or a light infantry battalion; during wartime
these would be held in the corps reserve.
The corps controlled the two infantry divisions,
plus attachments of artillery and cavalry.
This varied from four to seven batteries (six
guns each) and two to five cavalry regiments.
Austria also reformed its corps organization
in 1860, based on the lessons of the 1859
war. An Austrian corps had included two or
three divisions, each in turn of two or three
five-battalion brigades. Each brigade included
the four field battalions of a single regiment
plus a light infantry battalion: usually jägers
but in a few cases grenzers (Croatian border
troops) or volunteer student battalions.
Austrian generals performed poorly in the
1859 war, and the reform commission appointed
after the war recommended using fewer of them.
In particular, it pointed out that the small
brigades made regimental colonels superfluous.
A peacetime regiment had contained four field
battalions and a grenadier battalion; now
they would have three field battalions, a
fourth reserve battalion and in wartime a
fifth training battalion. Two of these three-battalion
regiments would be grouped in a brigade along
with a light infantry battalion and an eight-gun
artillery battery. It was a powerful and flexible
organization, led by a major general (Austria
did not have a “brigadier general”
rank and this was the imperial army’s
equivalent). The larger brigades required
fewer light infantry battalions, allowing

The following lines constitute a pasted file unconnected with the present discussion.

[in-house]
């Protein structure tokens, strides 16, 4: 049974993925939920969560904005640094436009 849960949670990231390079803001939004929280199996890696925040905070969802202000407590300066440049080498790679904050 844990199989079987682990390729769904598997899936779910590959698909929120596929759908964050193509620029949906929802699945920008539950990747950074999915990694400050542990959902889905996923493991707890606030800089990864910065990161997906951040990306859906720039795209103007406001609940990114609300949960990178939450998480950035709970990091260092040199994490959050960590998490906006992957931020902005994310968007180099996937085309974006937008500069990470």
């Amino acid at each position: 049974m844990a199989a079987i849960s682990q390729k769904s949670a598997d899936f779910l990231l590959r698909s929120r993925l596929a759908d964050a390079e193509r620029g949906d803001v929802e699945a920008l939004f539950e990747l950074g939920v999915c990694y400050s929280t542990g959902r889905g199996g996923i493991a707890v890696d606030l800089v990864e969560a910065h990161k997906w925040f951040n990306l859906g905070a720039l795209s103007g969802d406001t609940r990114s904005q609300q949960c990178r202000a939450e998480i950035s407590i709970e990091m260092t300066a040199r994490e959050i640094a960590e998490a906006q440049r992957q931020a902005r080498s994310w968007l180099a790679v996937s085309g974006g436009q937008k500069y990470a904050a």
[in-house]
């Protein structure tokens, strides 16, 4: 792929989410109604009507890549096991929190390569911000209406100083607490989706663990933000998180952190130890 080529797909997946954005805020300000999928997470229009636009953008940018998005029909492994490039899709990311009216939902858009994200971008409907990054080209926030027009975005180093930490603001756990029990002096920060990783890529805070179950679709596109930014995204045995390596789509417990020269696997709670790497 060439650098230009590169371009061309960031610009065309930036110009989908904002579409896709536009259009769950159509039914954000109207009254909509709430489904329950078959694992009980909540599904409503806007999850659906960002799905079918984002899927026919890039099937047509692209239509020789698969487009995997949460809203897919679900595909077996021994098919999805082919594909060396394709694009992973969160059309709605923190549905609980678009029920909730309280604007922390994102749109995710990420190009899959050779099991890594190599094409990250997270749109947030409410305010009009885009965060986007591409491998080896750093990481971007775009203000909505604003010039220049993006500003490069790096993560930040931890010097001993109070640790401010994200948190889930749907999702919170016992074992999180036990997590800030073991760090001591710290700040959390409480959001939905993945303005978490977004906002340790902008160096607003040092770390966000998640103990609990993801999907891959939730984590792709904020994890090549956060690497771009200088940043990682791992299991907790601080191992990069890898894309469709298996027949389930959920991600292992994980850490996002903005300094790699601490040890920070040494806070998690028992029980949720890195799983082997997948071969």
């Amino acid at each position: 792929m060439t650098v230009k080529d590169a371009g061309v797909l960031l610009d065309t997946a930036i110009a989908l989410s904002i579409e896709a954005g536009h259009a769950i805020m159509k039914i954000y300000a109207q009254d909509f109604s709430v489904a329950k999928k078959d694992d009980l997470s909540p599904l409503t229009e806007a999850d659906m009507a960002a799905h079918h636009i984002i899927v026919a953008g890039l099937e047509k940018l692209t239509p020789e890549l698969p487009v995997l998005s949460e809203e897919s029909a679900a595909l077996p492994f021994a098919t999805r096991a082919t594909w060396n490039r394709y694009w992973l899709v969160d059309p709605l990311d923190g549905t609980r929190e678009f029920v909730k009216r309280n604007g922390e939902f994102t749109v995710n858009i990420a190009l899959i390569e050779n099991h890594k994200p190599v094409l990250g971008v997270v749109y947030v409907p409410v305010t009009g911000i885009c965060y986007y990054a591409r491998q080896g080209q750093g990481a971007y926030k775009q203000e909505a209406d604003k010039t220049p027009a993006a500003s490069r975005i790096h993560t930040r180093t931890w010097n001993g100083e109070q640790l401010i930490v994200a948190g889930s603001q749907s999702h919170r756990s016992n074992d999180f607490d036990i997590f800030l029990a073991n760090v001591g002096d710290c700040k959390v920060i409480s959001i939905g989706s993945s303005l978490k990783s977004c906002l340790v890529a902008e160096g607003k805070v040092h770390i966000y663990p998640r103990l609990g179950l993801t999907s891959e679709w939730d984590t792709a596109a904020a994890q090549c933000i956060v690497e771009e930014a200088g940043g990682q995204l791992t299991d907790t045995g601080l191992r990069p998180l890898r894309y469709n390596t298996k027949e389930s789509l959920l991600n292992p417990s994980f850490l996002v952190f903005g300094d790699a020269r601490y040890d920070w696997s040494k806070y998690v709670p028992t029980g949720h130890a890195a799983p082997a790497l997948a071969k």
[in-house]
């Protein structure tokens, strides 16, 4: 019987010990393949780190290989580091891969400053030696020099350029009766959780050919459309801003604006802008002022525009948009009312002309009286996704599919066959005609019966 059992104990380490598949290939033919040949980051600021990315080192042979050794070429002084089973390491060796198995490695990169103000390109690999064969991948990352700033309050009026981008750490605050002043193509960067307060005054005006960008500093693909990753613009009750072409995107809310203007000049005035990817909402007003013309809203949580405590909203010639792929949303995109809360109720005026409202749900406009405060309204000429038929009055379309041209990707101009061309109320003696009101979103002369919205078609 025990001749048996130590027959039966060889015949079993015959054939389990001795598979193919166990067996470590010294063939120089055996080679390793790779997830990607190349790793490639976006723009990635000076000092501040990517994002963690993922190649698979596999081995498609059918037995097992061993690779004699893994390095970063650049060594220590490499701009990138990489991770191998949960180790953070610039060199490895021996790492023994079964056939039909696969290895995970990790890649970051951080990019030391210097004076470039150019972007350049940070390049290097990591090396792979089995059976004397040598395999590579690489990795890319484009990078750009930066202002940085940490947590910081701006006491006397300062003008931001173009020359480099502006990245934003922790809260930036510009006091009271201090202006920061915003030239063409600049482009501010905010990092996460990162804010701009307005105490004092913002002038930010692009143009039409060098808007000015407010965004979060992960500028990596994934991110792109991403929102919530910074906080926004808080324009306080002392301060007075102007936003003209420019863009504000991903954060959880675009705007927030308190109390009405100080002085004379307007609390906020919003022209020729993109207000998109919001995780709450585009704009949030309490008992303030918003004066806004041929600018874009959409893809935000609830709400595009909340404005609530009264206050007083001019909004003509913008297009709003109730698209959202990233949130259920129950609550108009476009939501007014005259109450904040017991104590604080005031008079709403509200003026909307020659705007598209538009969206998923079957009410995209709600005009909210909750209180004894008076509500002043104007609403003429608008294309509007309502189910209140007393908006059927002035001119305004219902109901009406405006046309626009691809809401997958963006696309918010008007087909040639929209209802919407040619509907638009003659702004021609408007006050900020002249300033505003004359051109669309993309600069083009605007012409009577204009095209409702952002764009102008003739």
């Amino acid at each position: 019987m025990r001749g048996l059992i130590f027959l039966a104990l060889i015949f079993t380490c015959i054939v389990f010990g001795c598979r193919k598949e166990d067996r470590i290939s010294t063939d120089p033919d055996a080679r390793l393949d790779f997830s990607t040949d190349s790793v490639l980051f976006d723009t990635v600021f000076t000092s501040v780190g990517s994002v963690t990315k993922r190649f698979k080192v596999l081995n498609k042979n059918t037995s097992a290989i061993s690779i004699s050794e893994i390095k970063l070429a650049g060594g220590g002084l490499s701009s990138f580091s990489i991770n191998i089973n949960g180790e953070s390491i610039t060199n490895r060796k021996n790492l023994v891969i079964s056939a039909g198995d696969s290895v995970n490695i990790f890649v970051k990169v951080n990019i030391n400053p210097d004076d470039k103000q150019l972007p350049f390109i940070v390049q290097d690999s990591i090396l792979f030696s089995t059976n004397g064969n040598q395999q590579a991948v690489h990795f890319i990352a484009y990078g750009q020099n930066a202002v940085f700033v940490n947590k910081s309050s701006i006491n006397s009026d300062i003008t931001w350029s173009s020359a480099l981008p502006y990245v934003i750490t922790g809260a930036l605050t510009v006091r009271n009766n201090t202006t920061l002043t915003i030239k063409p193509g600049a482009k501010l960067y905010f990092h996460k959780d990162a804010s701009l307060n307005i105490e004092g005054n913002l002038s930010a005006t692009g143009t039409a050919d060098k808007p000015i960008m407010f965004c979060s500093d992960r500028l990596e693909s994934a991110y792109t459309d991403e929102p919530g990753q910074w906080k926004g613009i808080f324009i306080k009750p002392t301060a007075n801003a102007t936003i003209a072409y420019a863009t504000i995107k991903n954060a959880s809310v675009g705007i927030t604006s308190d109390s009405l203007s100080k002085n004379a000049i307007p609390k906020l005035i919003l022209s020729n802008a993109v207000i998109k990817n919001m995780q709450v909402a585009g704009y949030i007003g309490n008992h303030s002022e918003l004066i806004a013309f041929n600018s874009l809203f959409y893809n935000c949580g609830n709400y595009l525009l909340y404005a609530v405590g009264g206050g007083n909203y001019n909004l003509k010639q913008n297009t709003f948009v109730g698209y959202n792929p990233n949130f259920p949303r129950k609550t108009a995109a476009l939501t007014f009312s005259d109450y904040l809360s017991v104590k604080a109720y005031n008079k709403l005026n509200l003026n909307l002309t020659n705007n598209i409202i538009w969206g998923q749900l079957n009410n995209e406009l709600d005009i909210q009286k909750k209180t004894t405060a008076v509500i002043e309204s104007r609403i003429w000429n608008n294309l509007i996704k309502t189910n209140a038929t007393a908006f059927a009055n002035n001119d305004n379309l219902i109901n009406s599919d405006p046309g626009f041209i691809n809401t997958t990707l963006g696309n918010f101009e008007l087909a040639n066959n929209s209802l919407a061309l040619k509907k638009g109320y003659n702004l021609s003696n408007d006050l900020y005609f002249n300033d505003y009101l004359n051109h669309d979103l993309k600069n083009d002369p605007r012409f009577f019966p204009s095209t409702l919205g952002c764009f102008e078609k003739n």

the role to be filled exclusively by jägers.
The organization became less flexible at
the larger echelons. An Austrian corps included
four infantry brigades, a cavalry regiment
and a brigade-sized artillery reserve as well
as engineer, supply and medical units. The
new arrangement required fewer general officers,
which had been the goal. But handling six
maneuver elements proved beyond the capability
of most Austrian corps staffs in 1866, and
the intermediate stage of division headquarters
gave Austria’s Prussian opponents a
decided advantage in flexibility and reaction
speed. Though the Prussian staff was undoubtedly
better organized and more efficient than their
Austrian counterparts, their organization
also gave them a lighter workload.
of 1866: Frontier Battles the units are infantry brigades,
cavalry regiments and artillery batteries,
but players maneuver their units by corps.
The corps are activated by the army command,
or through the initiative of the corps commander.
The Prussians generally activate in a much
more predictable fashion, and can get all
of their units into action thanks to the division
commanders. An Austrian corps is much more
difficult to handle and often only gets into
action piece by piece.
here to order Battles of 1866: Frontier Battles now.
Mike Bennighof is president of Avalanche Press and holds a doctorate in history from Emory University. A Fulbright Scholar and award-winning journalist, he has published over 100 books, games and articles on historical subjects.
He lives in Birmingham, Alabama with his wife, three children and his dog, Leopold.